The sternocleidomastoid muscle (stur-nuh-klai-duh-MAA-stoyd )
Ever wondered about the intricacies of the sternocleidomastoid (SCM) muscle?
The sternocleidomastoid muscle, often referred to as SCM, takes the spotlight as the largest muscle in the anterior part of your neck, situated just beneath the skin.
A simple touch with your fingers on both sides of your neck allows you to feel its presence, and interestingly, your pulse can be sensed through this muscle.
This muscle, consisting of two parts, embarks on a journey from the base of your neck, wrapping around both sides, and culminating at the base of your skull!
Let's Break Down The Meaning Behind The Name:
"Sterno" originates from the sternum or breastbone, and traverses both sides of the neck, merging with the clavicular head.
"Cleido" relates to the clavicle or collarbone, where the other part (the clavicular head) initiates in the center of your left and right collarbones, traveling up both sides of the neck and joining forces with the sternal head.
"Mastoid," a nod to the mastoid process, a bone section behind your ears at the skull's base, marks the termination point of the SCM muscle.
Let's delve into the functions of this fascinating muscle.
The SCM muscle serves a crucial role in enabling movement in your neck and head.
It actively engages when you:
or bend your head in various directions.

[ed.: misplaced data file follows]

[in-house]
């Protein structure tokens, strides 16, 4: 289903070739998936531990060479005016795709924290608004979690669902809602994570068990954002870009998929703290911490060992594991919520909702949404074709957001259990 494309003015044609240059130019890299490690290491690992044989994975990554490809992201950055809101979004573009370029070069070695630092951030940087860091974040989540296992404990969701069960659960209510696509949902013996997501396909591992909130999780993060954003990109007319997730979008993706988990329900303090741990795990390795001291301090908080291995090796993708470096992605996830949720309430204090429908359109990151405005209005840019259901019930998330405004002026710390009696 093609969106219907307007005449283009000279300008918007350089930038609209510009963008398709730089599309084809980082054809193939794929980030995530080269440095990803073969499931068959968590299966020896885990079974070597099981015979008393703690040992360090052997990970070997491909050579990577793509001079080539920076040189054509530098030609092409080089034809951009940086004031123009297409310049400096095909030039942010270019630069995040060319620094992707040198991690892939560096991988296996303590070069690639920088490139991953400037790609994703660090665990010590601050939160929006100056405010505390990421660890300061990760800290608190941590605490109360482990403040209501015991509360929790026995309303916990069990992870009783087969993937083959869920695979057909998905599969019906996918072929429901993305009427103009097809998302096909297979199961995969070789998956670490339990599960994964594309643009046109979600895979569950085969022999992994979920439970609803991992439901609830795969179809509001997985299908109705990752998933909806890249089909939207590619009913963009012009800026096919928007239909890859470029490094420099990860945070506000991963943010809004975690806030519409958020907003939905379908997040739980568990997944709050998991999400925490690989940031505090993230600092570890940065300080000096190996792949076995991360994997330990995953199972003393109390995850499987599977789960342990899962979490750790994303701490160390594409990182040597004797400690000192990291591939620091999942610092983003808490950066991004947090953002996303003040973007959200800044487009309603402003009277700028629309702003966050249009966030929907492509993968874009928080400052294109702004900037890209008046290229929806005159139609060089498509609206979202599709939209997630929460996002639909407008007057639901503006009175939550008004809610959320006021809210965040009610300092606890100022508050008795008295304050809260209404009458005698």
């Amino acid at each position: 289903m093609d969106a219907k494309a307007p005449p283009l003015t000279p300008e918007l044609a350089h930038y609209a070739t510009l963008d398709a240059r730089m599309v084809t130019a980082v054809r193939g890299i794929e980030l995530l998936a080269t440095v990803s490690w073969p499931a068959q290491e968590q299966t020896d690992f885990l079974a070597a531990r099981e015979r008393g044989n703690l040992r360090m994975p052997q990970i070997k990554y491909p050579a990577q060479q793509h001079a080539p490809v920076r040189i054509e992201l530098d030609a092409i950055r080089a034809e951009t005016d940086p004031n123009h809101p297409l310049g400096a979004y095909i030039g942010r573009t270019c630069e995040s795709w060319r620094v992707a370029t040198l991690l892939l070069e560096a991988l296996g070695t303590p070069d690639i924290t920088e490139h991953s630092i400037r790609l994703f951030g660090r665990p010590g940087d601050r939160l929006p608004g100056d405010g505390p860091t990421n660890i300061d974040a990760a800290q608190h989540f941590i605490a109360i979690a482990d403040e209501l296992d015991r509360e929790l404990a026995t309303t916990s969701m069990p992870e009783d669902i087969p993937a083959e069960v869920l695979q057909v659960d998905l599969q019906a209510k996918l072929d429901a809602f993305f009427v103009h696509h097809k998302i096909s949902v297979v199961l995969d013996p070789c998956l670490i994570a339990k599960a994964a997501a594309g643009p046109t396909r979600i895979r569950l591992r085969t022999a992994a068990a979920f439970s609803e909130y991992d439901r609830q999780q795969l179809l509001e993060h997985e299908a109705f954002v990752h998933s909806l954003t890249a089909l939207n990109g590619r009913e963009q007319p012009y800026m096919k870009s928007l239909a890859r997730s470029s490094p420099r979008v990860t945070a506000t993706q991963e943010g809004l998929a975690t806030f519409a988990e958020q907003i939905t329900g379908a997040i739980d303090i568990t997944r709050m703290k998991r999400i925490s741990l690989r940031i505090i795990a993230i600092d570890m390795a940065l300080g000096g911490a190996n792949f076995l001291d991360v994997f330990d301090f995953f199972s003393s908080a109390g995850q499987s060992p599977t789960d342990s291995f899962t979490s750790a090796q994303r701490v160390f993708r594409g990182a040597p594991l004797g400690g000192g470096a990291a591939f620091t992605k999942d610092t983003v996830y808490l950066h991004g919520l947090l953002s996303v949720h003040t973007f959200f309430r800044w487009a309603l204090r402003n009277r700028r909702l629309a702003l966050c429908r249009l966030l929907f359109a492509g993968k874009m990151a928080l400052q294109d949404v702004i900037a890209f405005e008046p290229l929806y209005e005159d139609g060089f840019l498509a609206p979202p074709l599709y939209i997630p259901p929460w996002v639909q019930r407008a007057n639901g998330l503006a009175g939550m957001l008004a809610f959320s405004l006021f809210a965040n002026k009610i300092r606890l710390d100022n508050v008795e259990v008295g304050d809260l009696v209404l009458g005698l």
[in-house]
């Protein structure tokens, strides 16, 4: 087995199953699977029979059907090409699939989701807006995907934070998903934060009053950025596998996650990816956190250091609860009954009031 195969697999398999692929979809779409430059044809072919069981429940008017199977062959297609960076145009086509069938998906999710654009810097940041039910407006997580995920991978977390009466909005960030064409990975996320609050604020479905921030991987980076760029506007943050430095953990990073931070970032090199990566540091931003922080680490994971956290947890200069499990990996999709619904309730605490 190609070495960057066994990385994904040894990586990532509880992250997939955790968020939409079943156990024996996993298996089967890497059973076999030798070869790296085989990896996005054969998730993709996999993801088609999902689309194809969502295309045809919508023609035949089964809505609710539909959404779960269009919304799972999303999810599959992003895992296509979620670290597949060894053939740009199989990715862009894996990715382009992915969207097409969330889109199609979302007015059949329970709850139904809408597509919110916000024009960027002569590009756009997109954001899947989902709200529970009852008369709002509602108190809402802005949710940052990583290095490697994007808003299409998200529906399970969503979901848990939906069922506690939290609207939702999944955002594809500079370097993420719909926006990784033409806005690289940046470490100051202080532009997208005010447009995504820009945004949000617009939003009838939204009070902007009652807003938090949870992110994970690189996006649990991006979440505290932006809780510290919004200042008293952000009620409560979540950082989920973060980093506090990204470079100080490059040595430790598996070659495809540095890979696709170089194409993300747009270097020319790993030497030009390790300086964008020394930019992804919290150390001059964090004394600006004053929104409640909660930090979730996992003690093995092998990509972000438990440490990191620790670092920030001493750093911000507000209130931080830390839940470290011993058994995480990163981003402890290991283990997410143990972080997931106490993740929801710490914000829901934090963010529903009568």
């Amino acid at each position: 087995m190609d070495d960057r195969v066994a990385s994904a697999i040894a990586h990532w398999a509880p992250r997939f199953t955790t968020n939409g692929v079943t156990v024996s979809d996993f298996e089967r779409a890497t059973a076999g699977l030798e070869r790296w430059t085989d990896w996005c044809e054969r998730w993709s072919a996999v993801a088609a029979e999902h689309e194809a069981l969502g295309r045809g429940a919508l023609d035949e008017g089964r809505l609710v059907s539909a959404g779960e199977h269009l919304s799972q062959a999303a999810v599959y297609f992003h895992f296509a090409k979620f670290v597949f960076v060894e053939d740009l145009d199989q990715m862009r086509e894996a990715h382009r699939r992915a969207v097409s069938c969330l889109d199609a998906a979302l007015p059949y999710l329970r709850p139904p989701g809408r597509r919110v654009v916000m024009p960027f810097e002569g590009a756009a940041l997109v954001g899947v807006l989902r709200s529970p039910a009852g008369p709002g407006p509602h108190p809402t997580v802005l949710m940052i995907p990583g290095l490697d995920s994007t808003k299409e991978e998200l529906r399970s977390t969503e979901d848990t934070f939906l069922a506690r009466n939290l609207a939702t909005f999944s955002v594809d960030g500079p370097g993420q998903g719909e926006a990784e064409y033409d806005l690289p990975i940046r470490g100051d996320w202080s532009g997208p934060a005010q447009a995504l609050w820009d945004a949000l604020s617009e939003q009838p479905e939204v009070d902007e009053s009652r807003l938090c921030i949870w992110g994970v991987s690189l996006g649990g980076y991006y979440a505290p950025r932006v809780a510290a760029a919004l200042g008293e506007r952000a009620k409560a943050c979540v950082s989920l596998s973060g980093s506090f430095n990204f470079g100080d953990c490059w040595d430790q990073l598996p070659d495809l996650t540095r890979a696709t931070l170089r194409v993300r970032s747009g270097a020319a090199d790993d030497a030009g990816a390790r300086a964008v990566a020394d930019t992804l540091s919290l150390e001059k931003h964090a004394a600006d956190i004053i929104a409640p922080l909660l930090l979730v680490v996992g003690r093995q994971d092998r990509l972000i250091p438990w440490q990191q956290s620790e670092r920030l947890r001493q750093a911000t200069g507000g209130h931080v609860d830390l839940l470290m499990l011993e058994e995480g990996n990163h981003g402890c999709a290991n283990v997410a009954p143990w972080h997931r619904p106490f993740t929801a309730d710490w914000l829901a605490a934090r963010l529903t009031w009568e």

Moreover, it plays a key role in maintaining your posture, aiding in breathing by lifting your breastbone and collarbone during inhalation, and supporting the temporomandibular joint (TMJ) for activities like chewing.
Check out my post - What is a TMJ Massage Treatment?
Common conditions and disorders associated with the SCM muscle.
Injuries, sprains, strains, atrophy, and tumors can impact the SCM muscle, leading to conditions like Sternocleidomastoid syndrome, temporomandibular joint disorders (TMD), and torticollis (wryneck).
These conditions may manifest as pain in various areas, including the face, forehead, eyes, cheek, ears, sinuses, throat, and shoulders, accompanied by symptoms like:
Treatment options for the SCM muscle encompass hot or cold therapy, stretches, massage, osteopathic manipulation treatment, and physical therapy.
In severe cases, surgery may be considered.
Conclusion: Moving on to care tips for a healthy SCM muscle.
Incorporating daily neck stretches and palpating your own SCM daily, especially if you have a sedentary job, can enhance muscle flexibility and reduce the risk of injury, eye strain, and headaches. I would also have you think about:
Effectively managing stress and anxiety with weekly or monthly massage
Practicing good posture
Support your neck during exercises like sit-ups.
See if your pillow offers too much support...
And gradually raising your head during extended phone time.
In conclusion, daily gentle neck stretches and weekly stress management play pivotal roles in preventing tension and strain within your body.